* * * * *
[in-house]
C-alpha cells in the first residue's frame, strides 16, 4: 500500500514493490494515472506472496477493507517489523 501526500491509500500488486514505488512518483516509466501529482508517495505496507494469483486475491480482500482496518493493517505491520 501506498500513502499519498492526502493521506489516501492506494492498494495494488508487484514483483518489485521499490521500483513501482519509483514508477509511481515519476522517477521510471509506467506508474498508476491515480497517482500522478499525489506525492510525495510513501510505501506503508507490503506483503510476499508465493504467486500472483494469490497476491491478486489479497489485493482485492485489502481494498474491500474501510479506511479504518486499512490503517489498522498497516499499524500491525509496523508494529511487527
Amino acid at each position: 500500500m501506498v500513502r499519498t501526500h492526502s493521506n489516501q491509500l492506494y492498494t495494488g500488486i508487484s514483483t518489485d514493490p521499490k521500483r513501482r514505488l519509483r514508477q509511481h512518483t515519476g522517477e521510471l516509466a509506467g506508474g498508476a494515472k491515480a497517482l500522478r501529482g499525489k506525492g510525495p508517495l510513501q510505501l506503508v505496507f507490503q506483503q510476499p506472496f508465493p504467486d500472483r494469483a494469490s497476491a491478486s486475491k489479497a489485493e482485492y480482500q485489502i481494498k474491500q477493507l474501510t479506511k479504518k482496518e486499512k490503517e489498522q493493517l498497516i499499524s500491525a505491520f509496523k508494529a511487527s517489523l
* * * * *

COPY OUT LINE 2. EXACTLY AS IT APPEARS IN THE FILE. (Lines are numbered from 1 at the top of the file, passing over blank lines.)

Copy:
C-alpha cells in the first residue's frame, strides 16, 4: 500500500514493490494515472506472496477493507517489523 501526500491509500500488486514505488512518483516509466501529482508517495505496507494469483486475491480482500482496518493493517505491520 501506498500513502499519498492526502493521506489516501492506494492498494495494488508487484514483483518489485521499490521500483513501482519509483514508477509511481515519476522517477521510471509506467506508474498508476491515480497517482500522478499525489506525492510525495510513501510505501506503508507490503506483503510476499508465493504467486500472483494469490497476491491478486489479497489485493482485492485489502481494498474491500474501510479506511479504518486499512490503517489498522498497516499499524500491525509496523508494529511487527